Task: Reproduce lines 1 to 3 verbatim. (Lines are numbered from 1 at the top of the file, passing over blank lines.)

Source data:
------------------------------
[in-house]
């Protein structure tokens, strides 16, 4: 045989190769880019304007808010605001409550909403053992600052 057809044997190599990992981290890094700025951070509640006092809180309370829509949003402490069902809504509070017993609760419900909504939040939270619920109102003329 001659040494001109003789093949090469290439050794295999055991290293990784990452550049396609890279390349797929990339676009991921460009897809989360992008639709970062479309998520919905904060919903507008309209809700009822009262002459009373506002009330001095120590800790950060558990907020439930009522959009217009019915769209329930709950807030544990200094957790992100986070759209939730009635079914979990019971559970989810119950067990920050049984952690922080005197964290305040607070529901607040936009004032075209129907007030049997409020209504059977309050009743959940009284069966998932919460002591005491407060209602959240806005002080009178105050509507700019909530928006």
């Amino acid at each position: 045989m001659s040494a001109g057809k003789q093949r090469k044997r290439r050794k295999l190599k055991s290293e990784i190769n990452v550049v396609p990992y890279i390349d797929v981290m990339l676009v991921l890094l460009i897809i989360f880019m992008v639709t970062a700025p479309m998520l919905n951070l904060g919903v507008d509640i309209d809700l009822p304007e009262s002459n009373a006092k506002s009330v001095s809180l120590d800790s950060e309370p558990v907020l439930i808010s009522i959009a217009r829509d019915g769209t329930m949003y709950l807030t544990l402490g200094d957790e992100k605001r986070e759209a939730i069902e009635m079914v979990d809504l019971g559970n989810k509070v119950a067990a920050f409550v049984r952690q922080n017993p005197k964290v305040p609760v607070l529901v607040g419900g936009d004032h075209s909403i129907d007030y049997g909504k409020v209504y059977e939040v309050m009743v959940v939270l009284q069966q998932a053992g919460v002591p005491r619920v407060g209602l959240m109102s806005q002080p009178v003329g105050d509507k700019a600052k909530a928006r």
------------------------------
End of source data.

[in-house]
């Protein structure tokens, strides 16, 4: 045989190769880019304007808010605001409550909403053992600052 057809044997190599990992981290890094700025951070509640006092809180309370829509949003402490069902809504509070017993609760419900909504939040939270619920109102003329 001659040494001109003789093949090469290439050794295999055991290293990784990452550049396609890279390349797929990339676009991921460009897809989360992008639709970062479309998520919905904060919903507008309209809700009822009262002459009373506002009330001095120590800790950060558990907020439930009522959009217009019915769209329930709950807030544990200094957790992100986070759209939730009635079914979990019971559970989810119950067990920050049984952690922080005197964290305040607070529901607040936009004032075209129907007030049997409020209504059977309050009743959940009284069966998932919460002591005491407060209602959240806005002080009178105050509507700019909530928006």
């Amino acid at each position: 045989m001659s040494a001109g057809k003789q093949r090469k044997r290439r050794k295999l190599k055991s290293e990784i190769n990452v550049v396609p990992y890279i390349d797929v981290m990339l676009v991921l890094l460009i897809i989360f880019m992008v639709t970062a700025p479309m998520l919905n951070l904060g919903v507008d509640i309209d809700l009822p304007e009262s002459n009373a006092k506002s009330v001095s809180l120590d800790s950060e309370p558990v907020l439930i808010s009522i959009a217009r829509d019915g769209t329930m949003y709950l807030t544990l402490g200094d957790e992100k605001r986070e759209a939730i069902e009635m079914v979990d809504l019971g559970n989810k509070v119950a067990a920050f409550v049984r952690q922080n017993p005197k964290v305040p609760v607070l529901v607040g419900g936009d004032h075209s909403i129907d007030y049997g909504k409020v209504y059977e939040v309050m009743v959940v939270l009284q069966q998932a053992g919460v002591p005491r619920v407060g209602l959240m109102s806005q002080p009178v003329g105050d509507k700019a600052k909530a928006r």